Fax: 08 8125 3880 08 7070 2502 [email protected]



what is a cataract & do i need surgery?

When the lens of the eye becomes cloudy and discoloured it is called cataract. Occasionally they can occur in the young, or due to certain drugs, but more commonly they occur as we get older.

The symptoms due to cataract depend on the type of cataract and its severity. Patients may notice increasing difficulty with fine print, or that things are just generally blurrier. Sometimes a cataract can cause halos around objects, glare, loss of contrast or a reduction in colour vision.

When vision is affected, cataract surgery can be considered. Whereas, in cases of mild cataract simply updating glasses may be sufficient.


Comprehensive assessment prior to surgery

The first step in correcting vision due to cataract is assessment in clinic. Not only will this allow your doctor to comprehensively assess each eye, but provides you with an opportunity to discuss the need for surgery and the procedure in detail. This appointment also allows your doctor to make biometric measurements of the eye. The specific intraocular lens that will be used to correct your vision will depend on multiple data points, most critically the length of the eye and the shape of the cornea.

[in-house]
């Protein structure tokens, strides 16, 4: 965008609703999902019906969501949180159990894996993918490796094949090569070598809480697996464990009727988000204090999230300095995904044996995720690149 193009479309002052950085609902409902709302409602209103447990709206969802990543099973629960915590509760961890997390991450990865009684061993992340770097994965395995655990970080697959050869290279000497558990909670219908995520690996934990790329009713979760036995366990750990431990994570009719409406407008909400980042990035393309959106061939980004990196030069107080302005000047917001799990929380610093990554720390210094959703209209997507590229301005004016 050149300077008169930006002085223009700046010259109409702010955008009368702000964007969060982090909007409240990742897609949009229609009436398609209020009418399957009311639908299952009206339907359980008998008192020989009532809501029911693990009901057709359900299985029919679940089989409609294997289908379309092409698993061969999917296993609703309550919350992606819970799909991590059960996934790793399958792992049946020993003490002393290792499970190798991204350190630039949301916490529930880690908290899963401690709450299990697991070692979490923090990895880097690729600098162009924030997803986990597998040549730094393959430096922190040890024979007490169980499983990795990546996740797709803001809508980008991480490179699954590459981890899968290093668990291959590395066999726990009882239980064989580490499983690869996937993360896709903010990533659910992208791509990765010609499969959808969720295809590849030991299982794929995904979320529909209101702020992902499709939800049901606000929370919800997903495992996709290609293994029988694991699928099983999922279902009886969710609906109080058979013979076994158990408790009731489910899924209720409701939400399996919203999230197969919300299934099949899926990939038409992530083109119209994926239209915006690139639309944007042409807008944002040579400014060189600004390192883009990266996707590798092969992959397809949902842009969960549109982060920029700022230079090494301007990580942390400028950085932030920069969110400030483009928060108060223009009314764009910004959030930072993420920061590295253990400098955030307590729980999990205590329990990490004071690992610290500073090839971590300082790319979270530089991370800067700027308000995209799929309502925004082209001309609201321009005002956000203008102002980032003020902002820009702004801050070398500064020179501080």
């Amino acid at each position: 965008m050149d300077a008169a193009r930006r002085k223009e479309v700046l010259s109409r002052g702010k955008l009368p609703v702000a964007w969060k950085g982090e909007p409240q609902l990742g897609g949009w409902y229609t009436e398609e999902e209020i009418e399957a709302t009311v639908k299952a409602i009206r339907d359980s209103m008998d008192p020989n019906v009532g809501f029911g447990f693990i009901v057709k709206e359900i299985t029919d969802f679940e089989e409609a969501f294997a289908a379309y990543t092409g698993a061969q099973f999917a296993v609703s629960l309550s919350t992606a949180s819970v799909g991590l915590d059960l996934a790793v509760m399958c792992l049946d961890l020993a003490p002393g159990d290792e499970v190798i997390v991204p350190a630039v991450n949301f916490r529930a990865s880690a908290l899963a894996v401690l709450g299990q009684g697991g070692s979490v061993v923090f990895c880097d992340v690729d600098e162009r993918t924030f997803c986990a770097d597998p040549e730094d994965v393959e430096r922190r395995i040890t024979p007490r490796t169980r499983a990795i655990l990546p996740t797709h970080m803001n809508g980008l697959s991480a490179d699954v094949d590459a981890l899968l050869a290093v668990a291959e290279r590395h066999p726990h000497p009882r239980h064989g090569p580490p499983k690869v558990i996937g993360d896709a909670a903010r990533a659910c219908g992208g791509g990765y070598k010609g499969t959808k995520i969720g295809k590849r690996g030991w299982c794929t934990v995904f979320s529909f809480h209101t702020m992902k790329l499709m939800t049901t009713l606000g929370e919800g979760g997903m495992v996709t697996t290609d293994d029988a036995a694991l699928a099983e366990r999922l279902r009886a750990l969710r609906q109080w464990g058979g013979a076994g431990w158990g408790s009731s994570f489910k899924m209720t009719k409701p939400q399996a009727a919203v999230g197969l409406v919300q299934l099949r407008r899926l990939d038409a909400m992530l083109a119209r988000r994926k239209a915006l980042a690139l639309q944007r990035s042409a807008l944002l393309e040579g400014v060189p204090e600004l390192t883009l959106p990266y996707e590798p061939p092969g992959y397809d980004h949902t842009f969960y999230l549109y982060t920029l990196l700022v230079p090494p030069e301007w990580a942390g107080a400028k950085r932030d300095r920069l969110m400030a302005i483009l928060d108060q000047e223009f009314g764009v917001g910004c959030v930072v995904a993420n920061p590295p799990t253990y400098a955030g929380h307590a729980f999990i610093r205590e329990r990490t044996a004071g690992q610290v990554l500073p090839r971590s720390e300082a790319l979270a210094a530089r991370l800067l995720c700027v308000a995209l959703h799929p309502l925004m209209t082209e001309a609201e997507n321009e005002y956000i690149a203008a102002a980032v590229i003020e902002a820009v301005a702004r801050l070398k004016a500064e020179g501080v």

Day of surgery

The procedure is performed in a hospital, typically as a day surgery procedure. At Specialist Eye we operate at Glenelg Community Hospital, Adelaide Day Surgery, Victor Harbor Private Hospital and Calvary Central Hospital.

The procedure itself is performed under local anaesthetic, most commonly with a small amount of sedation. This means the procedure will be pain free. You will have a dedicated anaesthetist to ensure that the eye is numb and you are comfortable throughout. At Specialist Eye we ask the Specialist Anaesthetic Services (SAS) group to provide anaesthesia.

The operation itself is quite quick and typically completed within 15 minutes. At the end of the procedure you will have a patch and shield covering the eye, this can be removed the following day.

Because the procedure is performed with sedation we recommend that on the day of the surgery you stay with a family member or friend.

After the operation

Once the eye patch is removed, anti Inflammatory and antibiotic drops are used routinely for 4 weeks following surgery. The eye is reviewed following the surgery by your doctor, and by our in-house optometrists. We do not dispense glasses but can give you advice on whether glasses would be useful following surgery.


At Specialist Eye we use a diverse array of intraocular lenses to tailor to your visual needs. Please feel free to contact us for more information.

contact us


PHONE: 08 7070 2502

FAX: 08 8125 3880

POST: Specialist Eye, Glenelg Community Hospital, 
5 Farrell St, Glenelg South SA 5045


Thank you for your support in the co-management of patients with us. 
For urgent cases, please call the clinic directly.
Alternatively, you can email or 
fax through your referral.

PHONE: 08 7070 2502

FAX: 08 8125 3880

EMAIL: [email protected]